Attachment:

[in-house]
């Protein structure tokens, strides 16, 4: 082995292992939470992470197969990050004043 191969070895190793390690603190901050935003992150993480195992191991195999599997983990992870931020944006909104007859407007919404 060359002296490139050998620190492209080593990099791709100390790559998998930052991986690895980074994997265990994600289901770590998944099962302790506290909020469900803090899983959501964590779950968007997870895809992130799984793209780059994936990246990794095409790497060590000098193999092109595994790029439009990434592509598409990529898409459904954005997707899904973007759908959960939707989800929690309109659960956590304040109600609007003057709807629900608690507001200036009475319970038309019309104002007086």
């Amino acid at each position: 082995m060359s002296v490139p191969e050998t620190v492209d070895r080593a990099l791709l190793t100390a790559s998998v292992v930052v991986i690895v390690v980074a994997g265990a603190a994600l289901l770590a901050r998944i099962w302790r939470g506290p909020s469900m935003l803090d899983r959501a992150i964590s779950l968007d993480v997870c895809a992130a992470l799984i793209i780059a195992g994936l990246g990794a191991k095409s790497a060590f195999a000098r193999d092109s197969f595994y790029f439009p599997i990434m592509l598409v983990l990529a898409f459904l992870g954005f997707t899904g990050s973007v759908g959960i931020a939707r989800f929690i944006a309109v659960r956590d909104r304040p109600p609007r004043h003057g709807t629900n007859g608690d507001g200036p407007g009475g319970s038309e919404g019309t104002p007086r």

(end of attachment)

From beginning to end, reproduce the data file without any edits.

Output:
[in-house]
């Protein structure tokens, strides 16, 4: 082995292992939470992470197969990050004043 191969070895190793390690603190901050935003992150993480195992191991195999599997983990992870931020944006909104007859407007919404 060359002296490139050998620190492209080593990099791709100390790559998998930052991986690895980074994997265990994600289901770590998944099962302790506290909020469900803090899983959501964590779950968007997870895809992130799984793209780059994936990246990794095409790497060590000098193999092109595994790029439009990434592509598409990529898409459904954005997707899904973007759908959960939707989800929690309109659960956590304040109600609007003057709807629900608690507001200036009475319970038309019309104002007086």
């Amino acid at each position: 082995m060359s002296v490139p191969e050998t620190v492209d070895r080593a990099l791709l190793t100390a790559s998998v292992v930052v991986i690895v390690v980074a994997g265990a603190a994600l289901l770590a901050r998944i099962w302790r939470g506290p909020s469900m935003l803090d899983r959501a992150i964590s779950l968007d993480v997870c895809a992130a992470l799984i793209i780059a195992g994936l990246g990794a191991k095409s790497a060590f195999a000098r193999d092109s197969f595994y790029f439009p599997i990434m592509l598409v983990l990529a898409f459904l992870g954005f997707t899904g990050s973007v759908g959960i931020a939707r989800f929690i944006a309109v659960r956590d909104r304040p109600p609007r004043h003057g709807t629900n007859g608690d507001g200036p407007g009475g319970s038309e919404g019309t104002p007086r």